Quilters Wrap AIDS Babies in Handmade Love
Dec. 23, 1989
NORTHWOOD, N.H. (AP) _ At an age when many people are slowing down to enjoy their golden years, 70-year-old Ellen Ahlgren is busy heading an international drive to help babies afflicted with AIDS.
Ahlgren runs an organization called ABC Quilts - AIDS Baby Crib Quilts - whose members make and distribute small quilts to babies with acquired immune deficiency syndrome. So far, they've made nearly 1,300.
''When you can't do anything, it's depressing,'' she said. ''When you can, it's a very good feeling.
In 18 months, ABC Quilts has grown from a contingent known as ''Ellen's Elves,'' who worked out of her living room, to a network of hundreds of quilters in 44 states and several countries, including Japan, Australia and England. The project is supported solely through donations.
The quilters use original patterns and designs, and each quilt has a patch that reads ''Love and comfort to you'' and has the name and city of its maker.
Most are sent to Ahlgren's home which has become a sort of command center, with maps, tables and papers, not to mention quilts, cluttering the living room waiting for distribution.
''Every day is like Christmas here,'' Ahlgren said in a recent interview. ''There's always boxes being opened.''
Ahlgren contacts hospitals across the country to see where quilts are wanted and sends them off to places like New York City, Chicago, Philadelphia, Houston and Washington, D.C.
Those cities are a far cry from Ahlgren's rural home, located about 60 miles north of Boston in a town with 2,400 residents. From her kitchen is a view of a snowy field and thick woods.
It's a much different setting from the impoverished and depressing surroundings where many of the AIDS babies live.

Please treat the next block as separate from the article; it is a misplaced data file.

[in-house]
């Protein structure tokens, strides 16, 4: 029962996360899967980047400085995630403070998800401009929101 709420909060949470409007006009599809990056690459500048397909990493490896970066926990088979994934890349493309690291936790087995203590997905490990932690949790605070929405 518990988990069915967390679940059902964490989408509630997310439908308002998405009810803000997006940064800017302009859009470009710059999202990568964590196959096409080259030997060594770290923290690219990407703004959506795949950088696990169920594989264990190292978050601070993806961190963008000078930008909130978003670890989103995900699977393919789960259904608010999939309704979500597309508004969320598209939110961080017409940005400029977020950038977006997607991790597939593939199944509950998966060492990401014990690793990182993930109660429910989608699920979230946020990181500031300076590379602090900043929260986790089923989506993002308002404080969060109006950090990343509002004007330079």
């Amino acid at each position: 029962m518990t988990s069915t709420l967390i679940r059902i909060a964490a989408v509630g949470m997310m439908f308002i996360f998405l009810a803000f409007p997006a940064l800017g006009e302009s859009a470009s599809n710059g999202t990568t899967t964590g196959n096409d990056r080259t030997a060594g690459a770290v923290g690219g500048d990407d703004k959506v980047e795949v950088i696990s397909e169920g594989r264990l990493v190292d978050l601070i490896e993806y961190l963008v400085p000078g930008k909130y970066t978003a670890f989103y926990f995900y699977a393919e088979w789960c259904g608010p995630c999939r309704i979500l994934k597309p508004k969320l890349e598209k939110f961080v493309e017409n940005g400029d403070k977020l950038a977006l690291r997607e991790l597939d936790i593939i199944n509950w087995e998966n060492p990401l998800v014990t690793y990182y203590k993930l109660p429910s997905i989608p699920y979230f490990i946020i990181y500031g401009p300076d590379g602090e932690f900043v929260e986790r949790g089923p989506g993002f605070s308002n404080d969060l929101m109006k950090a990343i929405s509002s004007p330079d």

''A baby's a baby no matter where they're sick,'' she said.
Though she realizes the babies she is helping probably won't live long, it doesn't discourage her.
''This (project) taps into a tremendous energy of love, compassion, generosity. It raises the awareness of people and helps them learn about this horrible epidemic.... It's not just statistics.''
Ahlgren, a mental health counselor who worked at a hospice before retiring, launched the quilt project after reading an article about AIDS babies.
''I had made about 20 quilts for my own family and had seen how much they enjoyed them, so I put two and two together,'' said Ahlgren, who has five children and nine grandchildren.
Ahlgren said she and some of her relatives and quilting friends made fliers outlining the project and asking for help. They posted them in various towns in New Hampshire and Massachusetts. Then an article about the fledgling group appeared in a national quilting magazine.
''I had been on vacation and when I returned, there were 360 letters waiting for me,'' she said.
Since then, nearly 1,300 quilts have been made and distributed. Ahlgren's goal is to pass out 10,000 by 1991, a number that would equal the projected number of AIDS babies.
Ahlgren likes to tell a story about a 2-year-old AIDS baby from Philadelphia. Nurses said all the infant did for most of the day was cry - until they gave him an ABC Quilt.
''He reached out and hugged it and went to sleep,'' Ahlgren said, smiling.